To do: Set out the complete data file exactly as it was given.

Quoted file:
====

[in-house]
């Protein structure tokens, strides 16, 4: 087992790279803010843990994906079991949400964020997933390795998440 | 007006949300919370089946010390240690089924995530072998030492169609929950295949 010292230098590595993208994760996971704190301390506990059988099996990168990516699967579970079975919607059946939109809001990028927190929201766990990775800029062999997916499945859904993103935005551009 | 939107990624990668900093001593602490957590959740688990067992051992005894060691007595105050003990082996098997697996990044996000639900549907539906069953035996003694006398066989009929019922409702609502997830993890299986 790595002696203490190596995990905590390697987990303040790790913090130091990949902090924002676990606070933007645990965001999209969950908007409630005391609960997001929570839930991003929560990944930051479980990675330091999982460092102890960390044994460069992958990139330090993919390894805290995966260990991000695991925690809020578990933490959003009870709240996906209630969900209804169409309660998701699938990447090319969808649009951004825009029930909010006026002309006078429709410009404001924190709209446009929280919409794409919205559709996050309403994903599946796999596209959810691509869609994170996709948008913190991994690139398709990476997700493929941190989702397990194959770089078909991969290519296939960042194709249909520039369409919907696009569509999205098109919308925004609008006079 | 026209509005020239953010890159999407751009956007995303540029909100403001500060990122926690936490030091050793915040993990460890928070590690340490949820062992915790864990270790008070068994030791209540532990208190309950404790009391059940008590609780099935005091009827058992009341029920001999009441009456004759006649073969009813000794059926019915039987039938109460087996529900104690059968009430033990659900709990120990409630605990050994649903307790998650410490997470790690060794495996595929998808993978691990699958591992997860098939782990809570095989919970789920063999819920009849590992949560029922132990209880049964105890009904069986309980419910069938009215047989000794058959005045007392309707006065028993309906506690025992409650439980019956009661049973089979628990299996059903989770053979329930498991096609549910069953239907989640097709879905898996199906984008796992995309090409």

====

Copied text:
[in-house]
């Protein structure tokens, strides 16, 4: 087992790279803010843990994906079991949400964020997933390795998440 | 007006949300919370089946010390240690089924995530072998030492169609929950295949 010292230098590595993208994760996971704190301390506990059988099996990168990516699967579970079975919607059946939109809001990028927190929201766990990775800029062999997916499945859904993103935005551009 | 939107990624990668900093001593602490957590959740688990067992051992005894060691007595105050003990082996098997697996990044996000639900549907539906069953035996003694006398066989009929019922409702609502997830993890299986 790595002696203490190596995990905590390697987990303040790790913090130091990949902090924002676990606070933007645990965001999209969950908007409630005391609960997001929570839930991003929560990944930051479980990675330091999982460092102890960390044994460069992958990139330090993919390894805290995966260990991000695991925690809020578990933490959003009870709240996906209630969900209804169409309660998701699938990447090319969808649009951004825009029930909010006026002309006078429709410009404001924190709209446009929280919409794409919205559709996050309403994903599946796999596209959810691509869609994170996709948008913190991994690139398709990476997700493929941190989702397990194959770089078909991969290519296939960042194709249909520039369409919907696009569509999205098109919308925004609008006079 | 026209509005020239953010890159999407751009956007995303540029909100403001500060990122926690936490030091050793915040993990460890928070590690340490949820062992915790864990270790008070068994030791209540532990208190309950404790009391059940008590609780099935005091009827058992009341029920001999009441009456004759006649073969009813000794059926019915039987039938109460087996529900104690059968009430033990659900709990120990409630605990050994649903307790998650410490997470790690060794495996595929998808993978691990699958591992997860098939782990809570095989919970789920063999819920009849590992949560029922132990209880049964105890009904069986309980419910069938009215047989000794058959005045007392309707006065028993309906506690025992409650439980019956009661049973089979628990299996059903989770053979329930498991096609549910069953239907989640097709879905898996199906984008796992995309090409």